About this Research Topic
In recent years Arctic, Antarctic and Alpine regions have experienced the highest rates of warming worldwide. In Arctic and Alpine environments these phenomena are resulting in an increase of the duration of ice-free periods and an overall greening of terrestrial areas; the effects of warming on microbial decomposition of vast carbon pools in permafrost soils have the potential to cause a significant positive feedback to global climate change.
Climate change in Antarctica, is firstly feared to result in the loss of unique and highly adapted ecosystems, mainly because of shifts in temperature and precipitation regimes, as well as longer term changes in edaphic profiles and the invasion of allochthonous, more competitive species. Soil microbes mediate carbon and nitrogen balance and other biogeochemical cycles of global importance. Therefore, understanding the diversity of soil microbes, their role in the functioning of ecosystems, the ecological drivers that shape microbial communities may be a key for understanding how biogeochemical cycles will respond to large-scale environmental and climatic changes. Given the key role of microorganisms in maintaining the balance of these environments, they could be viewed both as sentinels and amplifiers of global change.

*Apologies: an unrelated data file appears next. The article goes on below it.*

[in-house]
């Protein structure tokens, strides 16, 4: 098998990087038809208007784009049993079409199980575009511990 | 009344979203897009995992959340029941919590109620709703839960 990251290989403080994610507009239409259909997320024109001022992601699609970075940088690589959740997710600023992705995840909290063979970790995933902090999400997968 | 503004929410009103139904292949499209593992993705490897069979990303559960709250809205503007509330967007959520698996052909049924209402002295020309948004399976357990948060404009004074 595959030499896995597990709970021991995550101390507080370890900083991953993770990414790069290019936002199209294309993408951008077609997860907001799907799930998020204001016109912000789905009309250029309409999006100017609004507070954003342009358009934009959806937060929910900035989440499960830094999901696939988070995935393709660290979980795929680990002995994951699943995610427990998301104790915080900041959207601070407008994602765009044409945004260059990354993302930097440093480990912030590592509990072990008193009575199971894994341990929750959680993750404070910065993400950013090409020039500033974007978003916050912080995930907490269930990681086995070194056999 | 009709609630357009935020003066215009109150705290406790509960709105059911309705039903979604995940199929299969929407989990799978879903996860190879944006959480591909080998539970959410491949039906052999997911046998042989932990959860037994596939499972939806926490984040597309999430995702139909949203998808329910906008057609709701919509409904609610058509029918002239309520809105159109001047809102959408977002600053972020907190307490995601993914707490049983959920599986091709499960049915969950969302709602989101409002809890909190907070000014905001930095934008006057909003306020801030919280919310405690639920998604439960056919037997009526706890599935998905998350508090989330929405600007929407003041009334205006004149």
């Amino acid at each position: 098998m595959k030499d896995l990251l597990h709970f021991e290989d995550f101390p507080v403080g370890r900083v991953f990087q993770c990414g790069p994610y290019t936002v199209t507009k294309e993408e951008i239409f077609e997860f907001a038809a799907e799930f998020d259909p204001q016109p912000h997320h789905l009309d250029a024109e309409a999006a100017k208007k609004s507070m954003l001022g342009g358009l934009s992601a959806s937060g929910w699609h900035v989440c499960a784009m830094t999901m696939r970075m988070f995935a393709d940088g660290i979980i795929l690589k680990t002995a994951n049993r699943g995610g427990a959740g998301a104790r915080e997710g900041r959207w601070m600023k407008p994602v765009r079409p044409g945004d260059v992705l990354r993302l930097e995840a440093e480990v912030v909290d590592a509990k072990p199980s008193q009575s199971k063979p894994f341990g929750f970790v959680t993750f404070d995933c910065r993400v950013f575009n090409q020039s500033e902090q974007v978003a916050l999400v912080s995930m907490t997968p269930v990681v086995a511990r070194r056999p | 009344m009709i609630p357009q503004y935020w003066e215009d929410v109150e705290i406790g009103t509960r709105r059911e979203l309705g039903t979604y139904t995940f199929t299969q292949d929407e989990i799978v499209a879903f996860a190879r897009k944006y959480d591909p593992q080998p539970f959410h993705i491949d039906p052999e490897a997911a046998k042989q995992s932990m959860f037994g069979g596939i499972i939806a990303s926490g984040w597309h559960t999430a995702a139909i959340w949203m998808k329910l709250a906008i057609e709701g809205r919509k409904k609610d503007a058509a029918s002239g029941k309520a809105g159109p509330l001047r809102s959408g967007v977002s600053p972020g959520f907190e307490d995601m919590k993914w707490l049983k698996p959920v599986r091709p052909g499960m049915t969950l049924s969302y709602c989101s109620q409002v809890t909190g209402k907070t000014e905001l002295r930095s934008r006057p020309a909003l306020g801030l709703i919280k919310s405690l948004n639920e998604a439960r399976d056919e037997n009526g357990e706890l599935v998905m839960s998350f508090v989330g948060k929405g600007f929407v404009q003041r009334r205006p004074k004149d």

We welcome Original Research papers and Reviews about diversity and functionality of soil microbial communities of polar and alpine environments, their interactions with the other biotic components of the soil ecosystem and the aboveground plant coverage, the abiotic factors determinant for the colonization of these environments, and their response and adaptation abilities to stress conditions and environmental changes.
In a broader context, we hope your work will give a significant contribution to the long-standing debate on to the soil microbes multiple roles in ecosystems functioning.
Keywords: Soil ecology, Terrestrial ecosystems, Biotic interactions, Abiotic factors, Climate change, Polar soils, Alpine soils
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